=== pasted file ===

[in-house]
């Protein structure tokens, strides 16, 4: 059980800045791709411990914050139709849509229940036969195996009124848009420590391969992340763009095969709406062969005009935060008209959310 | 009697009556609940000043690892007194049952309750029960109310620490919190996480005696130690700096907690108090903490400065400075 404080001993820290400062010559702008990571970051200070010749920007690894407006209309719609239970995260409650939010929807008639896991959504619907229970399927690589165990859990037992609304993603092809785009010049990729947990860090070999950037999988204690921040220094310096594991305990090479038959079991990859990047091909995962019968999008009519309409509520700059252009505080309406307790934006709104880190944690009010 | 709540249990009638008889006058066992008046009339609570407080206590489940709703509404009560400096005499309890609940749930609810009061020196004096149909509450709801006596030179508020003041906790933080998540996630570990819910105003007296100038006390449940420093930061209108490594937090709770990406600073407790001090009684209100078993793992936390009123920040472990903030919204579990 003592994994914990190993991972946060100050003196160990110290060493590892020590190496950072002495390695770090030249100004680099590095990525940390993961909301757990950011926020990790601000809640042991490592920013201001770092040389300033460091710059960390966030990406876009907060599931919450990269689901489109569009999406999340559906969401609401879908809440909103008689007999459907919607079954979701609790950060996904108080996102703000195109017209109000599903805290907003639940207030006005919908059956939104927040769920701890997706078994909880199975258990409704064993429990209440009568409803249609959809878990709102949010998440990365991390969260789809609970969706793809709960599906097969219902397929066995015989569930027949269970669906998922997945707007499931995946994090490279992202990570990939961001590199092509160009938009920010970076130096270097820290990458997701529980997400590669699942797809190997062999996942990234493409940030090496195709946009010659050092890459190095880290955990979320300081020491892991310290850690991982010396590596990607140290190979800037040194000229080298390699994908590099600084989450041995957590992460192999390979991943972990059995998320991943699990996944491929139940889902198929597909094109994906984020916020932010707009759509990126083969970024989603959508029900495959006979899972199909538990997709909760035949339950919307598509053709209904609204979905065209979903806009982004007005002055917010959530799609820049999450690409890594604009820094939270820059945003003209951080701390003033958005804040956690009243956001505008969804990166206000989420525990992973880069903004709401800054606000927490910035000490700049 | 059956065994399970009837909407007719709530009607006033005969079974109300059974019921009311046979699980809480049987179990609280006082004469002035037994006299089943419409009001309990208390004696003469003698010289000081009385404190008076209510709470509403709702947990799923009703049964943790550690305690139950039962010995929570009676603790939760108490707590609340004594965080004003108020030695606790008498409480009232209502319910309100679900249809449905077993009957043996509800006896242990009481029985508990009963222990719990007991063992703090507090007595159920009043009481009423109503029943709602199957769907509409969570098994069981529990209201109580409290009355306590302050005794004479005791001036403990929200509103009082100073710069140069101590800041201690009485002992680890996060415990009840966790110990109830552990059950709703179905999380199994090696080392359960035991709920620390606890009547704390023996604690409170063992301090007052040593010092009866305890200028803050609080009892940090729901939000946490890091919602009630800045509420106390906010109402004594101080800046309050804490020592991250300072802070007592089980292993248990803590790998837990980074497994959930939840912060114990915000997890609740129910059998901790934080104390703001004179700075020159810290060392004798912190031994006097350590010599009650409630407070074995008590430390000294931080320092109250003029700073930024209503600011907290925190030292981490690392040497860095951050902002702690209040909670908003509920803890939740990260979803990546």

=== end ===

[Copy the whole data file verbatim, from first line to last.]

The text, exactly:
[in-house]
């Protein structure tokens, strides 16, 4: 059980800045791709411990914050139709849509229940036969195996009124848009420590391969992340763009095969709406062969005009935060008209959310 | 009697009556609940000043690892007194049952309750029960109310620490919190996480005696130690700096907690108090903490400065400075 404080001993820290400062010559702008990571970051200070010749920007690894407006209309719609239970995260409650939010929807008639896991959504619907229970399927690589165990859990037992609304993603092809785009010049990729947990860090070999950037999988204690921040220094310096594991305990090479038959079991990859990047091909995962019968999008009519309409509520700059252009505080309406307790934006709104880190944690009010 | 709540249990009638008889006058066992008046009339609570407080206590489940709703509404009560400096005499309890609940749930609810009061020196004096149909509450709801006596030179508020003041906790933080998540996630570990819910105003007296100038006390449940420093930061209108490594937090709770990406600073407790001090009684209100078993793992936390009123920040472990903030919204579990 003592994994914990190993991972946060100050003196160990110290060493590892020590190496950072002495390695770090030249100004680099590095990525940390993961909301757990950011926020990790601000809640042991490592920013201001770092040389300033460091710059960390966030990406876009907060599931919450990269689901489109569009999406999340559906969401609401879908809440909103008689007999459907919607079954979701609790950060996904108080996102703000195109017209109000599903805290907003639940207030006005919908059956939104927040769920701890997706078994909880199975258990409704064993429990209440009568409803249609959809878990709102949010998440990365991390969260789809609970969706793809709960599906097969219902397929066995015989569930027949269970669906998922997945707007499931995946994090490279992202990570990939961001590199092509160009938009920010970076130096270097820290990458997701529980997400590669699942797809190997062999996942990234493409940030090496195709946009010659050092890459190095880290955990979320300081020491892991310290850690991982010396590596990607140290190979800037040194000229080298390699994908590099600084989450041995957590992460192999390979991943972990059995998320991943699990996944491929139940889902198929597909094109994906984020916020932010707009759509990126083969970024989603959508029900495959006979899972199909538990997709909760035949339950919307598509053709209904609204979905065209979903806009982004007005002055917010959530799609820049999450690409890594604009820094939270820059945003003209951080701390003033958005804040956690009243956001505008969804990166206000989420525990992973880069903004709401800054606000927490910035000490700049 | 059956065994399970009837909407007719709530009607006033005969079974109300059974019921009311046979699980809480049987179990609280006082004469002035037994006299089943419409009001309990208390004696003469003698010289000081009385404190008076209510709470509403709702947990799923009703049964943790550690305690139950039962010995929570009676603790939760108490707590609340004594965080004003108020030695606790008498409480009232209502319910309100679900249809449905077993009957043996509800006896242990009481029985508990009963222990719990007991063992703090507090007595159920009043009481009423109503029943709602199957769907509409969570098994069981529990209201109580409290009355306590302050005794004479005791001036403990929200509103009082100073710069140069101590800041201690009485002992680890996060415990009840966790110990109830552990059950709703179905999380199994090696080392359960035991709920620390606890009547704390023996604690409170063992301090007052040593010092009866305890200028803050609080009892940090729901939000946490890091919602009630800045509420106390906010109402004594101080800046309050804490020592991250300072802070007592089980292993248990803590790998837990980074497994959930939840912060114990915000997890609740129910059998901790934080104390703001004179700075020159810290060392004798912190031994006097350590010599009650409630407070074995008590430390000294931080320092109250003029700073930024209503600011907290925190030292981490690392040497860095951050902002702690209040909670908003509920803890939740990260979803990546």